#6
He does Bodom and Wintersun solos... and has been only playing 4 years!

Rubbish, his profile states
I'm 19yo guy, played guitar since september 2002.
Call me Batman.
#7
Quote by Zaphod_Beeblebr

Apart from that listen to se012101, he/she knows his/her stuff.


Thanks! I am a he btw.
#8
Quote by se012101
Thanks! I am a he btw.


Noted
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#9
Quote by J.A.M
Rubbish, his profile states


He uploaded it around 2006 or something like that. I don't expect to get there in 4 years since I have an education to attend to, but I can try


Also, [almost] everyone who posted in this thread is God, especially the long responses. They have already been taken to heart and are in practice/idolizing.
: )
#10
To be able to shred like a shiny golden god, eat lots of fruit and listen to Heavy Metal.

Okay now for serious answer. First get down with legato and mix that with alternate picking and learn LOTS OF THEORY. Make sure you combine speed with melodic phrasing and a nice sexy vibrato. Dont idolize that guy, seriously I have been playing for about three years and a comfortable speed for me is 200 Bpm 16th notes. Also you should learn other peoples licks and incorperate them into your playing.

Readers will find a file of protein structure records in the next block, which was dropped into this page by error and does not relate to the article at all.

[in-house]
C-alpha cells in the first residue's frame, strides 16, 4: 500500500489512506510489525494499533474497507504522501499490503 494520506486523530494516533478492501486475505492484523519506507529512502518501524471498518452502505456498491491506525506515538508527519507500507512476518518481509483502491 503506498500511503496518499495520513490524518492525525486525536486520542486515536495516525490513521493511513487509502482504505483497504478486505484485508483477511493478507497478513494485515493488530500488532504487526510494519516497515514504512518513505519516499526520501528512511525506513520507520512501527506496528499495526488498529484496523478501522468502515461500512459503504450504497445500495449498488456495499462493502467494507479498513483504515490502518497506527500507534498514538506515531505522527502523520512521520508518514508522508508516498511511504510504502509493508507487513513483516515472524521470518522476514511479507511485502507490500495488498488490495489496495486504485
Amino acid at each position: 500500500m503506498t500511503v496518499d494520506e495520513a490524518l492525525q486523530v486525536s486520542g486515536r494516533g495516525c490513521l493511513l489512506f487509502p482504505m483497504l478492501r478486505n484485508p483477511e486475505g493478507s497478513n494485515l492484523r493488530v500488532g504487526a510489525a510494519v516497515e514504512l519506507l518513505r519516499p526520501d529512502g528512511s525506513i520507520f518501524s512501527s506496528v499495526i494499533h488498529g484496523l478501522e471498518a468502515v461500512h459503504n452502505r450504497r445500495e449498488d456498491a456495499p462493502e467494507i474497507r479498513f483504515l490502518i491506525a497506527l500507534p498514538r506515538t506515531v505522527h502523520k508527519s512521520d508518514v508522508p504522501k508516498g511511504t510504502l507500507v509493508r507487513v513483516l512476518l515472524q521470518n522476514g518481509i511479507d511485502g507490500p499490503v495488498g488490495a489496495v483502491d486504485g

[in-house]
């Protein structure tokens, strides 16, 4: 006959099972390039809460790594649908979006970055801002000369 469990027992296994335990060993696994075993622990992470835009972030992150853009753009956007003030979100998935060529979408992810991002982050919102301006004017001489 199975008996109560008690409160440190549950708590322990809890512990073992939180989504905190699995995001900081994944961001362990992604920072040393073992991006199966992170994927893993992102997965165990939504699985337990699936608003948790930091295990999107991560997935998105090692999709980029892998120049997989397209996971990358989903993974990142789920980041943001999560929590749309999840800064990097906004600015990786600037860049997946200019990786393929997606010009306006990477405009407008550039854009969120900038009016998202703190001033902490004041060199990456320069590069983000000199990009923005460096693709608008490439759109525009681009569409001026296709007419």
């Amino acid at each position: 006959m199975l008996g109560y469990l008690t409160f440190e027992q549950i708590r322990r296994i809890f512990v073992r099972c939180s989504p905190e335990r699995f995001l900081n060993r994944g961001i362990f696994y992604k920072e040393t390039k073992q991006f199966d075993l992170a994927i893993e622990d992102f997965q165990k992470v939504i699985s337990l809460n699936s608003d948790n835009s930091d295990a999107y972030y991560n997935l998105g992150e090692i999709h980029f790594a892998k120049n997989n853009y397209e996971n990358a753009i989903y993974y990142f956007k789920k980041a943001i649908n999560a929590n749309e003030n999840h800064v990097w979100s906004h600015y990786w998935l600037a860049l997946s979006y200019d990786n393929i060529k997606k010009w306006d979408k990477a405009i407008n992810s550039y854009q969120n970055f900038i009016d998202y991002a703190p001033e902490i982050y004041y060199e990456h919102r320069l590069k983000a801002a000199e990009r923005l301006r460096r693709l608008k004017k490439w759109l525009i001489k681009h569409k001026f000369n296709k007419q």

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#11

I want to be able to solo like this guy:
http://www.youtube.com/user/Rasite
He does Bodom and Wintersun solos... and has been only playing 4 years!
QUOTE]


You know man, I think a couple others hit the nail on the head when they said that guy can read tabs/learn a solo, practice it for months then finally get it down. Like someone else says his improv skills are terrible and his technique sucks.

I'm not trying to bag on the guy he's good, but the best thing you can do for yourself is be yourself. No guitarists became godly by playing exactly like someone else. Think of every popular guiatrist you like, isn't their sound unique, don't they do something just a little bit different than everyone else?

The fact is there are alot of well-known musicians out there that do not understand basic music theory. There are many more that suck at pinch harmonics or this or that. My point is you have to take the time to find yourself in your music. Don't be like everyone else is man, because you will always be trying to catch up to that guy. There are ALOT of extremely technically skilled musicians that can give you a history of every genre and give you every possible scale and chord combo at 500mph, yet they still lack something.

Some musicians spend their entire life trying to be the best when all you really have to be is yourself. That's how you make good music.